The Role of Religious Attendance on Mental Health Among Mexican Populations: A Contribution Toward the Discussion of the Immigrant Health Paradox

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Abstract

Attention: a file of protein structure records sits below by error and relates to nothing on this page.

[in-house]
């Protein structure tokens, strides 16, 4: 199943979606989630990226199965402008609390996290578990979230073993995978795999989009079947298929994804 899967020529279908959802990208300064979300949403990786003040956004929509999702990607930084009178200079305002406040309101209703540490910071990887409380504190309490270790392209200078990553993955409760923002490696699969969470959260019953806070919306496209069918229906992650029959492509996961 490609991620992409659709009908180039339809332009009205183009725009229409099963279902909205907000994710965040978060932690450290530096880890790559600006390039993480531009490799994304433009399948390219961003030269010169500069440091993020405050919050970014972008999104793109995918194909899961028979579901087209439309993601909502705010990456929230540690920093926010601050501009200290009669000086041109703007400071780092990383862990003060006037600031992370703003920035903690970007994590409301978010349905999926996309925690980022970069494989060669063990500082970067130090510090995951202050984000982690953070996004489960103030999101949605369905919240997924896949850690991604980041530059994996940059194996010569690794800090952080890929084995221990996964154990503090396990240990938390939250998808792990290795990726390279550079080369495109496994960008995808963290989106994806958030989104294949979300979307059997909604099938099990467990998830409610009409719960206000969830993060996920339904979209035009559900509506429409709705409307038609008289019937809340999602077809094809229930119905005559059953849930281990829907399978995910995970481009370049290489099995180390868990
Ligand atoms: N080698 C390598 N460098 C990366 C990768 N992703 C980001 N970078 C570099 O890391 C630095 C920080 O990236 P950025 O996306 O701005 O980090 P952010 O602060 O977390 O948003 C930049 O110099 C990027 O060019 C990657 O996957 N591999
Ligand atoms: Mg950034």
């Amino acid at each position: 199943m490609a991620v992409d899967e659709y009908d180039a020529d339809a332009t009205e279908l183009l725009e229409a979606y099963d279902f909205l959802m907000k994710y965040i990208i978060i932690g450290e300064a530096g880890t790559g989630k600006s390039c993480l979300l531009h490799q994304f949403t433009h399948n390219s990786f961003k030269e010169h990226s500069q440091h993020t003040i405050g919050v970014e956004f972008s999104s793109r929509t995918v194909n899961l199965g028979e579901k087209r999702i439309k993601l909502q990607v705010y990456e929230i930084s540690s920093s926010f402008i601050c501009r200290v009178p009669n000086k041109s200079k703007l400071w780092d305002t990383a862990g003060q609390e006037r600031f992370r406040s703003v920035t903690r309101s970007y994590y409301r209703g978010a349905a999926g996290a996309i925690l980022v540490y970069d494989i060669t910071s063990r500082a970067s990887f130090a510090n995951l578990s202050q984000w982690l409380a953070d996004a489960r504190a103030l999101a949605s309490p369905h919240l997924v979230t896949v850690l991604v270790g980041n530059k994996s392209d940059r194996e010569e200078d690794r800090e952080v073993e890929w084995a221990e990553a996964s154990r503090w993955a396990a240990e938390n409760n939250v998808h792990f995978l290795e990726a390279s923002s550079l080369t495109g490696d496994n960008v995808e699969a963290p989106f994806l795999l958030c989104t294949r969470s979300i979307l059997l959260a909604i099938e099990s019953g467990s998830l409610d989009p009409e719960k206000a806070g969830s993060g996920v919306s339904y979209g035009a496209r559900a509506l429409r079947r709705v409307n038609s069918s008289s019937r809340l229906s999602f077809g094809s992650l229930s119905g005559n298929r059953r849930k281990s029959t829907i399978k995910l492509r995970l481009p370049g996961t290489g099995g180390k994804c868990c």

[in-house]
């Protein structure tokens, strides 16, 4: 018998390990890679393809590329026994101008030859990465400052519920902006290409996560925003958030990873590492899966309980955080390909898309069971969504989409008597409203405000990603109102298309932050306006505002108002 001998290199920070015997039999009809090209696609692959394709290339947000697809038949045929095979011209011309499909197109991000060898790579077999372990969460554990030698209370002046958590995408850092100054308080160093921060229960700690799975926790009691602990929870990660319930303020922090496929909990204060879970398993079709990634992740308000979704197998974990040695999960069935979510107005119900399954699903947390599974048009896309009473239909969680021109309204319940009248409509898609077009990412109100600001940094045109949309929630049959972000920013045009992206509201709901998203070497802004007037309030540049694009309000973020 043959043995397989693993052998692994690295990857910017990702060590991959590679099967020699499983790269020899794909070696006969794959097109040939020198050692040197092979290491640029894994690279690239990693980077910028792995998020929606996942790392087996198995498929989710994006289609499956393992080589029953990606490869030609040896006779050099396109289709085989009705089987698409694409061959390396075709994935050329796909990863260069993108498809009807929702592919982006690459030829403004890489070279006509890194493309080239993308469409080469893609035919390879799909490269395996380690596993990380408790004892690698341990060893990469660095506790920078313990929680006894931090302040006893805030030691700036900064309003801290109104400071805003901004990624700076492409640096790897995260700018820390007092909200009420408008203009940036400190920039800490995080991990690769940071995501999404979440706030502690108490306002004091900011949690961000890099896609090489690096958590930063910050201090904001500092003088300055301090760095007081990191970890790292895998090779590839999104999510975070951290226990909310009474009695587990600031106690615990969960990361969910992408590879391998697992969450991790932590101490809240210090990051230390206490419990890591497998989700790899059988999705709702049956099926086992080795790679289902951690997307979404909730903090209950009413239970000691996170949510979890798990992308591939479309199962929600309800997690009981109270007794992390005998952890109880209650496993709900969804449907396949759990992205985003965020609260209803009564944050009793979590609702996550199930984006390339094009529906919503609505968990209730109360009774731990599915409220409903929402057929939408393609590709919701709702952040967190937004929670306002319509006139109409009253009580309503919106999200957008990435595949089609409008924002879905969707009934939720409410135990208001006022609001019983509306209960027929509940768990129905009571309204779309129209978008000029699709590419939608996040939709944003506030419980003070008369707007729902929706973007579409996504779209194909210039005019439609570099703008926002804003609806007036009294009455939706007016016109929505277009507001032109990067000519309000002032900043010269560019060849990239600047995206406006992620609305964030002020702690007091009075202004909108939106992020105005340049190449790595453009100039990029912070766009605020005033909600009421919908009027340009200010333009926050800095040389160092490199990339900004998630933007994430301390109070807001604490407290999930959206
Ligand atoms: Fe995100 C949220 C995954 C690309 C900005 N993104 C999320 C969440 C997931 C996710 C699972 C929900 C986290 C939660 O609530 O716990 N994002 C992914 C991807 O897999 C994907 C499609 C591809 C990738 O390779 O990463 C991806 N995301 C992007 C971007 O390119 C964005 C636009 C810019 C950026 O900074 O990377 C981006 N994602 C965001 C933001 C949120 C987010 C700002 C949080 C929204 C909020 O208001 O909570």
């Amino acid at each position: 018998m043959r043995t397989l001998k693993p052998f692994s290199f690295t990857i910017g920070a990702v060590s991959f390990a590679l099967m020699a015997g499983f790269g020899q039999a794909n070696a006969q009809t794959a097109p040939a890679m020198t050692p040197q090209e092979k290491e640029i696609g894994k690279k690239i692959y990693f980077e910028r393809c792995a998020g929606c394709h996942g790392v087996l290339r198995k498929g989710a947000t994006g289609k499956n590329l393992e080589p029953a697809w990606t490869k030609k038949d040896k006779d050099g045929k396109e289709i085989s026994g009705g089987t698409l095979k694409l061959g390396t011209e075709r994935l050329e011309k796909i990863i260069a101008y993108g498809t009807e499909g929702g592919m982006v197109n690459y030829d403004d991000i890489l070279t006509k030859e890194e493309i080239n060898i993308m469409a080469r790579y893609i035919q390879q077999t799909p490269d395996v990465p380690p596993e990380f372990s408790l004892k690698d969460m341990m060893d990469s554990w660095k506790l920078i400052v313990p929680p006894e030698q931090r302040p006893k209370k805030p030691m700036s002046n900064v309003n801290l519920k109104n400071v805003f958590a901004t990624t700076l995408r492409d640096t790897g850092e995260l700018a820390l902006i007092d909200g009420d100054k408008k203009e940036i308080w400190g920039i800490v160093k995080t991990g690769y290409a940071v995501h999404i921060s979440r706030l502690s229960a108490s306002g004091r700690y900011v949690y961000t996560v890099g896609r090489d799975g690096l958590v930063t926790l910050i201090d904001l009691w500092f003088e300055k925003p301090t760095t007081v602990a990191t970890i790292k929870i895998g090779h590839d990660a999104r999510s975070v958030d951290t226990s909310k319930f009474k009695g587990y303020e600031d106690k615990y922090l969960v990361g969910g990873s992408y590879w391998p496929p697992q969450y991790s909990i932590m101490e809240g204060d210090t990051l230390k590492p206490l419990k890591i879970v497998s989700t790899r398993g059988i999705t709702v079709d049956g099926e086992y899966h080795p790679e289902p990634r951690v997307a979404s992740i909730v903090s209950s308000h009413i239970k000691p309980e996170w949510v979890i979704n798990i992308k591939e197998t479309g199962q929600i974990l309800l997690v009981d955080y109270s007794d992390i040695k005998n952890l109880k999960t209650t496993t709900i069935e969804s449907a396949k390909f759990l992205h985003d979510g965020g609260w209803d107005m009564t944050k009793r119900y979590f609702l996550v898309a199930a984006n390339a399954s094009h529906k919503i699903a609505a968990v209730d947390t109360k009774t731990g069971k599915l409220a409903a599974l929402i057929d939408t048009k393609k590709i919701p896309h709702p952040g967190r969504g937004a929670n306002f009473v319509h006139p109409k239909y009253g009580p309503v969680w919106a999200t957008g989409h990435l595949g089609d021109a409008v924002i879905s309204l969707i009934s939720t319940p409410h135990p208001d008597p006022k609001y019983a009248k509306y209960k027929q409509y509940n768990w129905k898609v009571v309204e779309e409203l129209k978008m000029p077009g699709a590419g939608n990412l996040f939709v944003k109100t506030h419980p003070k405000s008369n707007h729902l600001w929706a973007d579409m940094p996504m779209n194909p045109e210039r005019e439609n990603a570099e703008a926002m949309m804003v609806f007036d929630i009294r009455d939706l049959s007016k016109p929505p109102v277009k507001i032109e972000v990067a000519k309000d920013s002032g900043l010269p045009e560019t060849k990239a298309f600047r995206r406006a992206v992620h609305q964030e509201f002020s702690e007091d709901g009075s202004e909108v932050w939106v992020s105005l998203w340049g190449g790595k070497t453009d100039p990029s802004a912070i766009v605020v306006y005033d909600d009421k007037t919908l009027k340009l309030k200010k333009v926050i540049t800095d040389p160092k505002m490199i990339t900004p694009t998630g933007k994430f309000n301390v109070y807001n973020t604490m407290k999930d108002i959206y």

In this study, we conducted a path analysis on data from the National Latino and Asian American Study to investigate the role of religious attendance on mental health among Mexican populations. Using data from 868 Latinos of Mexican origin, we further investigated the extent to which religious attendance mediated the direct path between generation status and lifetime prevalence rates of any substance use disorder, depressive disorder, and anxiety disorder. Results indicate that Mexican immigrants endorsed lower lifetime prevalence rates of depressive disorder, anxiety disorder, and substance use disorder and endorsed higher levels of religious attendance. Second, results indicate a significant negative relationship between religious attendance and prevalence rates for depressive disorder, anxiety disorder, and substance use disorder. Third, results indicate that religious attendance was a mediator for the relationship between generation status and the lifetime prevalence rates of substance use disorder only. These results provide a contribution toward the discussion of the immigrant health paradox and further highlight the role that religious attendance plays in the relationship between generational status and the lifetime prevalence rates of substance use disorder.

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